Spencer Kane’s



The BR Standard Class 7, or Britannia Class, was a class of Pacific locomotives designed by Robert Riddles for mixed traffic work for British Railways. Fifty-five were constructed between 1951 and 1954 to a design meant to take the best from locos of the four pre-nationalization railways, and incorporate labour-saving measures, lowered maintenance costs and various weight-saving measures. All were were constructed at Crewe Works. The class was popular with drivers although in some areas they had difficulties keeping to schedules.

The Britannias took their names from great Britons, former Star Class locomotives, and Scottish firths. The class remained in service until the end of steam in 1968. Two survive into preservation, number 70000 Britannia, and 70013 Oliver Cromwell.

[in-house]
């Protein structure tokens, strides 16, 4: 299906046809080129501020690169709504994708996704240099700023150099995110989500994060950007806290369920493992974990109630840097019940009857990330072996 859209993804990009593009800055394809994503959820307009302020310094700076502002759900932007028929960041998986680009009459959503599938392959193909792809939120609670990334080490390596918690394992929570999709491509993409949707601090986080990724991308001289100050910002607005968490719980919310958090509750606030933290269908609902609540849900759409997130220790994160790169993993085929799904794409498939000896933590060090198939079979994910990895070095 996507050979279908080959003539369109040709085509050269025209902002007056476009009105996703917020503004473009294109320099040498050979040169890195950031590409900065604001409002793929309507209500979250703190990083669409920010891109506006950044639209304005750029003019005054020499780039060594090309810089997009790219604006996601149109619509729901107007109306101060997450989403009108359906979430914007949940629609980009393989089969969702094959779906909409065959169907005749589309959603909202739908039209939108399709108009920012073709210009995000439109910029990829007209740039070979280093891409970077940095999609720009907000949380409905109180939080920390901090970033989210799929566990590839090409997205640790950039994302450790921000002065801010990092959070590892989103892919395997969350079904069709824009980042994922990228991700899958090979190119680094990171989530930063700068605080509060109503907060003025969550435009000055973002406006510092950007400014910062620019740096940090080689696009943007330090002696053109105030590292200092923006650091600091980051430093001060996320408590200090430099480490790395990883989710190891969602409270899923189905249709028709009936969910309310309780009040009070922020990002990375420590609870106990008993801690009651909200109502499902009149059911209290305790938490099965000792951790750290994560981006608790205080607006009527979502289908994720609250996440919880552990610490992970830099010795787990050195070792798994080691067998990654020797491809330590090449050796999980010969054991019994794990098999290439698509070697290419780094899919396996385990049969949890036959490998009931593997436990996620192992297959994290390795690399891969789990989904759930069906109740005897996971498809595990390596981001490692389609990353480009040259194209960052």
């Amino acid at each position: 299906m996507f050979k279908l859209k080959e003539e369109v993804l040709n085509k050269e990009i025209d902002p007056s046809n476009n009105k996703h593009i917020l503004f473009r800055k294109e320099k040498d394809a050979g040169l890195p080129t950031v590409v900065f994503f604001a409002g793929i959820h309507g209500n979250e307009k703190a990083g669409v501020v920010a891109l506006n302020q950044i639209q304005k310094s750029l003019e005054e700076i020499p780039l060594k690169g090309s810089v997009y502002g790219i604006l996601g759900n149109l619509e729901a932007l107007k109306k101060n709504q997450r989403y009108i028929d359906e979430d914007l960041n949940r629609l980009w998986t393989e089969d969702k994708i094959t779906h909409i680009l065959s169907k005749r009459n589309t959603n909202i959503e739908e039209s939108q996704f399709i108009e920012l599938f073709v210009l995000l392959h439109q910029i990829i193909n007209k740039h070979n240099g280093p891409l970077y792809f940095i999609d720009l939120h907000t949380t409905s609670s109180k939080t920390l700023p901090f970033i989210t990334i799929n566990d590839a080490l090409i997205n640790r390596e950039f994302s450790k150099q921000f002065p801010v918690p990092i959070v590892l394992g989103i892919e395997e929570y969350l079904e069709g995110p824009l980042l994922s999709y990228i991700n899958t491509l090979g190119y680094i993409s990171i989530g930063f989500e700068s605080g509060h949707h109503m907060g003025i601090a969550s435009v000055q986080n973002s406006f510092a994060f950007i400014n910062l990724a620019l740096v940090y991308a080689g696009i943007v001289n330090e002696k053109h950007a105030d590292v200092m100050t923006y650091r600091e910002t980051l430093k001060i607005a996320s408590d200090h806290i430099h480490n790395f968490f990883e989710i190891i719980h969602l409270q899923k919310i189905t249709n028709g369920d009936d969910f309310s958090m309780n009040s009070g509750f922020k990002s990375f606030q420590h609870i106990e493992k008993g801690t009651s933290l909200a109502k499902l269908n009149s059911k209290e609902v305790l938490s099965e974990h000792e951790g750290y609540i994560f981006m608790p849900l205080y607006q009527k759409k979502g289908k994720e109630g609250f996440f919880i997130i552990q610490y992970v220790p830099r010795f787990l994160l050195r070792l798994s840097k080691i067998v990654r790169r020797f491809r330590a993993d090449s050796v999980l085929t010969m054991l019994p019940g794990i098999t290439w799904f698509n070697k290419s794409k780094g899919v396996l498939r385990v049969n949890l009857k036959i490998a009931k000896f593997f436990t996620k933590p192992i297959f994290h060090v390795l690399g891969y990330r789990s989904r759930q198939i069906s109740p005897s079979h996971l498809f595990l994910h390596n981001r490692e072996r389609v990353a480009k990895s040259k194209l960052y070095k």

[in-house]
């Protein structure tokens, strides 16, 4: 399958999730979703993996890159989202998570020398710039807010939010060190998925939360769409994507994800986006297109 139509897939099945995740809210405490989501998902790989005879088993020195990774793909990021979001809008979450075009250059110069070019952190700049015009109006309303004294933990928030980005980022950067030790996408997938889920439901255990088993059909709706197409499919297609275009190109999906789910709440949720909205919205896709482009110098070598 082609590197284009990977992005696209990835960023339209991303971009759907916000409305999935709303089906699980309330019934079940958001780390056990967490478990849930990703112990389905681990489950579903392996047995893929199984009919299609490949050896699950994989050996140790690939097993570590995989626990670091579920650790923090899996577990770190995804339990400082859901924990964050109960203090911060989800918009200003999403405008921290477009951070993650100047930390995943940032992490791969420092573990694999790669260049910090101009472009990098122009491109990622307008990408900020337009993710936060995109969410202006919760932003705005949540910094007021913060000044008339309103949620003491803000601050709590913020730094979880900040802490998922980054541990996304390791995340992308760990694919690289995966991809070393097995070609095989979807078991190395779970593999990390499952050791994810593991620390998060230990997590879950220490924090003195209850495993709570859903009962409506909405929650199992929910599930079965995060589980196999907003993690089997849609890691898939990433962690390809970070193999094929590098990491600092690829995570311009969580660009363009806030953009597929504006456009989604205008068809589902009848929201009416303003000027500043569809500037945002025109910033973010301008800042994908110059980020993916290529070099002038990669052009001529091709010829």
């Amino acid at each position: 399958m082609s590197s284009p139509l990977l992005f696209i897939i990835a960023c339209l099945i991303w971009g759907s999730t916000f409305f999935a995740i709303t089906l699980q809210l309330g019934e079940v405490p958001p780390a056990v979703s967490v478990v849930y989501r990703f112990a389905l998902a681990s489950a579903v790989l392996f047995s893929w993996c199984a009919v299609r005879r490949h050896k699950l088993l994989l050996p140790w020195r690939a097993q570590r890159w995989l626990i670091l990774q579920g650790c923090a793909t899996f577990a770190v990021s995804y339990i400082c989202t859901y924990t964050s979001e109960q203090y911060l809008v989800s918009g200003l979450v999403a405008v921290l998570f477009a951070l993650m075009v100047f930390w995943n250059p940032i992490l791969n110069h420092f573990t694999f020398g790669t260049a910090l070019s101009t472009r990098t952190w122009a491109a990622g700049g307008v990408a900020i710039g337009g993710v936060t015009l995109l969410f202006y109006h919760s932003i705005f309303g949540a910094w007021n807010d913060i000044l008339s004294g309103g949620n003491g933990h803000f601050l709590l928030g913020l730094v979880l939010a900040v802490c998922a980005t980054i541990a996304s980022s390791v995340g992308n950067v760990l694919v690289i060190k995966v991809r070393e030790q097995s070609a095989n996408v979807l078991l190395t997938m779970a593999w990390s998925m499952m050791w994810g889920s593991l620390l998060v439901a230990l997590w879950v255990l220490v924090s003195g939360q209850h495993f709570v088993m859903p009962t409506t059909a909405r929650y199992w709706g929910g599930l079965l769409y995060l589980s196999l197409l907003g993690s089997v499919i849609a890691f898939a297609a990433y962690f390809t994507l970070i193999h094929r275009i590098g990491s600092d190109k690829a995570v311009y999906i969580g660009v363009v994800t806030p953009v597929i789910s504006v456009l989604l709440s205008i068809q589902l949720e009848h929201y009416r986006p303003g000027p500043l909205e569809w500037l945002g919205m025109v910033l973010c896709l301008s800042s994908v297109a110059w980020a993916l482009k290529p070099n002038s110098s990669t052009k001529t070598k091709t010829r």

This impressive model in 5” gauge by Spencer Kane was shown at the Harrogate exhibition in 2014. It is not difficult to see why the ‘Brit’ has proved such a popular model in every gauge. First model was in 3.5” gauge, designed by LBSC. Riddles was a Curly fan and they had corresponded while the new locomotives were being built in secret, and a set of drawings was sent. On the day that Britannia was unveiled, 1 February 1951, the first instalment for the Britannia ‘words and music’ appeared. The grateful publishers at Model Engineer rewarded the scoop with double pay for the serial. Latest design in 5” gauge is from Doug Hewson and a GA is available here.